20190318 11:55 
4Dimensional Tracking with UltraFast Silicon Detectors
/ Sadrozinski, Hartmut F.W. (SCIPP) ; Seiden, Abraham (SCIPP) ; Cartiglia, Nicolò (INFN Torino)
The evolution of particle detectors has always pushed the technological limit in order to provide enabling technologies to researchers in all fields of science. One archetypal example is the evolution of silicon detectors, from a system with a few channels 30 years ago, to the tens of millions of independent pixels currently used to track charged particles in all major particle physics experiments. [...]
AIDA2020PUB2017010.
Geneva : CERN, 2017
 Published in : Reports on Progress in Physics (2017)
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20190318 10:50 
Timing layers, 4 and 5dimension tracking
/ Cartiglia, N. (INFN, Torino, Italy) ; Arcidiacono, R. (INFN, Torino, Italy, Università del Piemonte Orientale, Italy) Ferrero, M. (INFN, Torino, Italy) ; Mandurrino, M. (INFN, Torino, Italy) ; Sadrozinski, H.F. (SCIPP, University of California Santa Cruz, CA, USA) ; Sola, V. (INFN, Torino, Italy, Università di Torino, Torino, Italy) ; Staiano, A. (INFN, Torino, Italy) ; Seiden, A. (SCIPP, University of California Santa Cruz, CA, USA)
The combination of precision space and time information in particle tracking, the so called 4D tracking, is being considered in the upgrade of the ATLAS, CMS and LHCb experiments at the HighLuminosity LHC, set to start data taking in 2024–2025. Regardless of the type of solution chosen, space–time tracking brings benefits to the performance of the detectors by reducing the background and sharpening the resolution; it improves tracking performances and simplifies tracks combinatorics. [...]
AIDA2020PUB2019005.
Geneva : CERN, 2019
 Published in : Elsevier  NIM A
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20190316 06:10 
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20190316 06:10 
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20190316 06:10 
Timing resolution studies of the optical part of the AFP Timeofflight detector
/ Chytka, L (Palacky U.) ; Avoni, G (INFN, Bologna ; U. Bologna, DIFA) ; Brandt, A (Texas U., Arlington) ; Cavallaro, E (Barcelona, IFAE) ; Davis, P M (Alberta U.) ; Förster, F (Barcelona, IFAE) ; Hrabovsky, M (Palacky U.) ; Huang, Y (Hefei, CUST) ; Jirakova, K (Palacky U.) ; Kocian, M (SLAC) et al.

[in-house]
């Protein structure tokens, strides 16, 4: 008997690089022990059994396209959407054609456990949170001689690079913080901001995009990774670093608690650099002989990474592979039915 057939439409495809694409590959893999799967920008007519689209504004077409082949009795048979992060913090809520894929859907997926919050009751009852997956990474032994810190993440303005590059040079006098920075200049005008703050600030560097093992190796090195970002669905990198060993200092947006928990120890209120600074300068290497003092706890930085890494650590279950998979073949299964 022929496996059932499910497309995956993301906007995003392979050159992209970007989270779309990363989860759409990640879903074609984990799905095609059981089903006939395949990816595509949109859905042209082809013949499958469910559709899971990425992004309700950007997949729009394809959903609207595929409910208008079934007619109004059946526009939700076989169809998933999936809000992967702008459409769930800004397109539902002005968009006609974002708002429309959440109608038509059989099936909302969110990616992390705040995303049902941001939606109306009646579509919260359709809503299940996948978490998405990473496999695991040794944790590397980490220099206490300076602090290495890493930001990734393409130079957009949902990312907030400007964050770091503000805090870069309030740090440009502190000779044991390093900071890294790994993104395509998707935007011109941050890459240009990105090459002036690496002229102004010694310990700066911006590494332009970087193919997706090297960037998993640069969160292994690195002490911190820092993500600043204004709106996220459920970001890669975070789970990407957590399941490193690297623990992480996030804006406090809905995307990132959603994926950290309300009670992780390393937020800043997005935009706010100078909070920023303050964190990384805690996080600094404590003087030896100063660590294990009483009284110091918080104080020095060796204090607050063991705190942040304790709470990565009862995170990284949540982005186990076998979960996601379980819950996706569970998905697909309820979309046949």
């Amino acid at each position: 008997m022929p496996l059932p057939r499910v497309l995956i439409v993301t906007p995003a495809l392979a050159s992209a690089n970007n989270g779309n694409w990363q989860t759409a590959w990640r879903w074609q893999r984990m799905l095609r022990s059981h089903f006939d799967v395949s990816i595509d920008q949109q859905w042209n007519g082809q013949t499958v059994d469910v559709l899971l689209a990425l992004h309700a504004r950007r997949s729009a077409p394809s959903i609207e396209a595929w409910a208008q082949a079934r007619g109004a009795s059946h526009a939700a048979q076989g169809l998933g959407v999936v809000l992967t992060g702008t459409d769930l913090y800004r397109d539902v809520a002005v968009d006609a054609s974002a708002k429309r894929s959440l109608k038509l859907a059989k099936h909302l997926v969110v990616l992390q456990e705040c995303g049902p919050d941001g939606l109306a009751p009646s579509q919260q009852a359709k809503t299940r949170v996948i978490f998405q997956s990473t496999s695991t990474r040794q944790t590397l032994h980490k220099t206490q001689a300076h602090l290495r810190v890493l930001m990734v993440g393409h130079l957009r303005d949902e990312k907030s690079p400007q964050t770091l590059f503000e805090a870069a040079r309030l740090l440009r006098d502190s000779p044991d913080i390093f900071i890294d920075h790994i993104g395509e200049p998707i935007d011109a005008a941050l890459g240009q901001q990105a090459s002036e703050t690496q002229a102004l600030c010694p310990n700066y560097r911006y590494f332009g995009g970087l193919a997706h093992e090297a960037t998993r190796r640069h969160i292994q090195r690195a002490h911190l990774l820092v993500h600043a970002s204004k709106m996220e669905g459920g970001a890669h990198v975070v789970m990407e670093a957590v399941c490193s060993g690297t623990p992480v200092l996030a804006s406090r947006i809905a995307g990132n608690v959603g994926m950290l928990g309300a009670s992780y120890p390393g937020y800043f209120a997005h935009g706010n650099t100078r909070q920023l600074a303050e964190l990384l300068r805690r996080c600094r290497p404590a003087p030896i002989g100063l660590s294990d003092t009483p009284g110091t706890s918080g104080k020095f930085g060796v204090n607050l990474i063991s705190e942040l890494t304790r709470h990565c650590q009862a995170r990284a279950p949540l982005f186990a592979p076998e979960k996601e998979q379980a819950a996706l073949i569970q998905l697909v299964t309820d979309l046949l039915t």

We present results of the timing performance studies of the optical part and frontend electronics of the timeofflight subdetector prototype for the ATLAS Forward Proton (AFP) detector obtained during the test campaigns at the CERNSPS testbeam facility (120 GeV $\pi ^+$ particles) in July 2016 and October 2016. The timeofflight (ToF) detector in conjunction with a 3D silicon pixel tracker will tag and measure protons originating in central exclusive interactions $p + p \rightarrow p + X + p$, where the two outgoing protons are scattered in the very forward directions. [...]
2018  12 p.
 Published in : Opt. Express 26 (2018) 80288039
Fulltext: PDF; External link: Fulltext

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20190316 06:10 
A Systematic Analysis of the Prompt Dose Distribution at the Large Hadron Collider
/ Stein, Oliver (CERN) ; Bilko, Kacper (CERN) ; Brugger, Markus (CERN) ; Danzeca, Salvatore (CERN) ; Di Francesca, Diego (CERN) ; Garcia Alia, Ruben (CERN) ; Kadi, Yacine (CERN) ; Li Vecchi, Gaetano (CERN) ; Martinella, Corinna (CERN)
During the operation of the Large Hadron Collider (LHC) the continuous particle losses create a mixed particle radiation field in the LHC tunnel and the adjacent caverns. Exposed electronics and accelerator components show dose dependent accelerated aging effects. [...]
2018  3 p.
 Published in : 10.18429/JACoWIPAC2018WEPAF082
Fulltext: PDF;
In : 9th International Particle Accelerator Conference, Vancouver, Canada, 29 Apr  4 May 2018, pp.WEPAF082

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20190316 06:10 
An Enhanced Quench Detection System for Main Quadrupole Magnets in the Large Hadron Collider
/ Spasic, Jelena (CERN) ; Calcoen, Daniel (CERN) ; Denz, Reiner (CERN) ; Froidbise, Vincent (CERN) ; Georgakakis, Spyridon (CERN) ; Podzorny, Tomasz (CERN) ; Siemko, Andrzej (CERN) ; Steckert, Jens (CERN)
To further improve the performance and reliability of the quench detection system (QDS) for main quadrupole magnets in the Large Hadron Collider (LHC), there is a planned upgrade of the system during the long shutdown period of the LHC in 20192020. While improving the already existing functionalities of quench detection for quadrupole magnets and fieldbus data acquisition, the enhanced QDS will incorporate new functionalities to strengthen and improve the system operation and maintenance. [...]
2018  4 p.
 Published in : 10.18429/JACoWIPAC2018WEPAF081
Fulltext: PDF;
In : 9th International Particle Accelerator Conference, Vancouver, Canada, 29 Apr  4 May 2018, pp.WEPAF081

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20190316 06:10 
Observation of the 1S–2P Lyman$\alpha$ transition in antihydrogen